Loading presentation...

Present Remotely

Send the link below via email or IM

Copy

Present to your audience

Start remote presentation

  • Invited audience members will follow you as you navigate and present
  • People invited to a presentation do not need a Prezi account
  • This link expires 10 minutes after you close the presentation
  • A maximum of 30 users can follow your presentation
  • Learn more about this feature in our knowledge base article

Do you really want to delete this prezi?

Neither you, nor the coeditors you shared it with will be able to recover it again.

DeleteCancel

Make your likes visible on Facebook?

Connect your Facebook account to Prezi and let your likes appear on your timeline.
You can change this under Settings & Account at any time.

No, thanks

Introduction to Quantum Computing

No description
by

Maggie Tse

on 7 May 2013

Comments (0)

Please log in to add your comment.

Report abuse

Transcript of Introduction to Quantum Computing

superposition Quantum Mechanics Physics Computer
Science A Presentation by Maggie Tse Quantum Computing
and
Quantum Information Algorithms Condensed Matter
Physics AMO Physics 1982 2010 1994 1997 Classical Computing bit = 1 or 0 Quantum Computing quantum bit = qubit can exist in a superposition of states n bits can represent any integer 0 to 2^n - 1 n bits can represent all integers 0 through 2^n - 1 simultaneously! |0> |1> |0> |1> measurement Richard Feynman proposes the idea of creating machines based on the laws of QM instead of classical physics http://www.nndb.com/people/584/000026506/ David Deutsch creates the "quantum Turing machine", demonstrating that quantum circuits are universal
(see: Church-Turing thesis) http://www.3quarksdaily.com/3quarksdaily/2011/11/a-brilliant-and-exhilarating-and-profoundly-eccentric-book.html Shor's Algorithm Grover's Algorithm What is a quantum computer? how do we manipulate these qubits? Classical Gates logic operators such as OR, AND, NOR, NAND, etc. take input bits, performs operation, gives output bit Quantum Gates unitary transformations quantum bits + quantum gates = ... but what's the catch? Artificial
Intelligence Quantum
Information
Theory amplitudes are not accessible! shuffle the amplitudes universal: any other logic gate can be made from just NAND gates (similarly for NOR) David Deutsch: there exists a set of universal quantum gates Hadamard gate Factoring Searching controlled-NOT gate pi/8 gate classical: quantum: general number field sieve Shor's algorithm Cryptography RSA works because factoring large numbers is hard quantum cryptography:
since measurement collapses a system,
eavesdroppers can be detected classical: quantum: quadratic speedup! quantum computers are governed by QM but can also teach us about QM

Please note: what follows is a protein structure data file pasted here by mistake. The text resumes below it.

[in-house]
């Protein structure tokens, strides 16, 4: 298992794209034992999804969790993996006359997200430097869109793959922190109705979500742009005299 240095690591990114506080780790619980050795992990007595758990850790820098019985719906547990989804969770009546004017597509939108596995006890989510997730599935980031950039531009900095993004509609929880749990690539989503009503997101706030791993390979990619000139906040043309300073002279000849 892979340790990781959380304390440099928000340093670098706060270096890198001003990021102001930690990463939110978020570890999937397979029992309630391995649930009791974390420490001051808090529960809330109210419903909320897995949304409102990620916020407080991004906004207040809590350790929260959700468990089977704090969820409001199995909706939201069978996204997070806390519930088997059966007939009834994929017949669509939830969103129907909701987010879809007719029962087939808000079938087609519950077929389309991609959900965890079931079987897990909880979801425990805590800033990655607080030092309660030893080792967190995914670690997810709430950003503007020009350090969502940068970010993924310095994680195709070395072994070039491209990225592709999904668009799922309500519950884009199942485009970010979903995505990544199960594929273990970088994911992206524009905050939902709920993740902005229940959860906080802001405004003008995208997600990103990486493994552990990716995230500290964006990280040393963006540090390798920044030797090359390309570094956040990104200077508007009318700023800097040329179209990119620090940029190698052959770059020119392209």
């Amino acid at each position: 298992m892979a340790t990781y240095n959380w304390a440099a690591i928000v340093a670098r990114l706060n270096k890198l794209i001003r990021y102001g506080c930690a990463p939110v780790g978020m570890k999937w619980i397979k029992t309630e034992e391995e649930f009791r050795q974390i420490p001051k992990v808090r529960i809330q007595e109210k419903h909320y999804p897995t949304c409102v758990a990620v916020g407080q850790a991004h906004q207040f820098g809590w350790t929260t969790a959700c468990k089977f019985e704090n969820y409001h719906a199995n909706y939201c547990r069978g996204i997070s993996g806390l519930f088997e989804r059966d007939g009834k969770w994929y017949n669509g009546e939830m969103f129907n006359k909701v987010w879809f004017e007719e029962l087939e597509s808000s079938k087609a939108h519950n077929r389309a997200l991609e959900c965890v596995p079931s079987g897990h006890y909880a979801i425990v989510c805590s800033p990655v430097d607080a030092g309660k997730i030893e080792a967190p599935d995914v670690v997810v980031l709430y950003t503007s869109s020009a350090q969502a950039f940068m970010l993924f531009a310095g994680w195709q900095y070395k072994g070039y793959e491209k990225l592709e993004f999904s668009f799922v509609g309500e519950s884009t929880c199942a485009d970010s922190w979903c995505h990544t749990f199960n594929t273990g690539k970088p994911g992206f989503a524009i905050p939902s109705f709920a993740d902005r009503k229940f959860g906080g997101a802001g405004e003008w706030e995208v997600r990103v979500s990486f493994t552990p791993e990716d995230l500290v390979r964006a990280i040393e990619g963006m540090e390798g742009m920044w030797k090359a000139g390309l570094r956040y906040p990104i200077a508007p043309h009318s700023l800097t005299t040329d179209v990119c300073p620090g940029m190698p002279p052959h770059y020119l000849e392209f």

by simulating quantum systems
better than a classical computer Optical Photons Ion trapping Superconductors Topological Insulators Cavity QED N-V Centers in Diamond quantum AI? What we need to build a quantum computer: 1) a two-level quantum system = a qubit
2) a way to have the qubit evolve in a controlled way
3) a way to prepare qubits in specific initial states
4) a way to measure the output of the circuit A coin good bit: has two states
bad qubit: cannot remain in a superposition very long A nuclear spin good qubit: superpositions of being aligned/antialigned with
external magnetic field can last days
bad bit: coupling to world is small, cannot measure the
orientation of single nuclei Grover's Algorithm Qubits from hyperfine spin state of a single atom
and lowest level vibrational modes of collection of atoms use laser cooling to put atoms in motional ground state Operations - single-qubit operation done with short laser pulses
- same for swapping spin and phonon qubits - can perform controlled-gate operations similarly Drawbacks - phonon lifetimes are short
- cooling to motional ground state is hard N-V center: a point defect in diamond qubit: electron spin localized at the N-V center photoluminescence of N-V centers can be exploited qubit: photon polarization operations: phase shifters, beamsplitters, nonlinear Kerr media pros: easy to create and manipulate single photons
cons: hard to make two photons interact - materials that are insulators inside with a conducting surface
- superconductivity can be induced on surface
- potential host of Majorana fermions further reading: http://research.microsoft.com/apps/video/dl.aspx?id=154238
http://en.wikipedia.org/wiki/Topological_quantum_computer
http://en.wikipedia.org/wiki/Majorana_fermion image source:
Nielsen and Chuang, Quantum Computing and Quantum Information image source:
Nielsen and Chuang, Quantum Computing and Quantum Information further reading:
http://www.dwavesys.com/en/dw_homepage.html
http://web.physics.ucsb.edu/~martinisgroup/classnotes/finland/LesHouchesJunctionPhysics.pdf Majorana fermions obey statistics that allow them to be used as anyons for topological quantum computing charge qubits:
use superconductors coupled through Josephson Junctions flux qubits:
micrometer sized loops of superconducting material interrupted with Josephson Junctions image source:
http://upload.wikimedia.org/wikipedia/en/0/04/Flux_Qubit_-_Holloway.jpg image source:
http://upload.wikimedia.org/wikipedia/en/0/07/Cooper_pair_box_circuit.png effectively zero-resistance at certain temperatures
currents of superfluid of Cooper pairs Main reference used:
Nielsen and Chuang, Quantum Computing and Quantum Information for W3072, Spring 2013, Professor Kim
Full transcript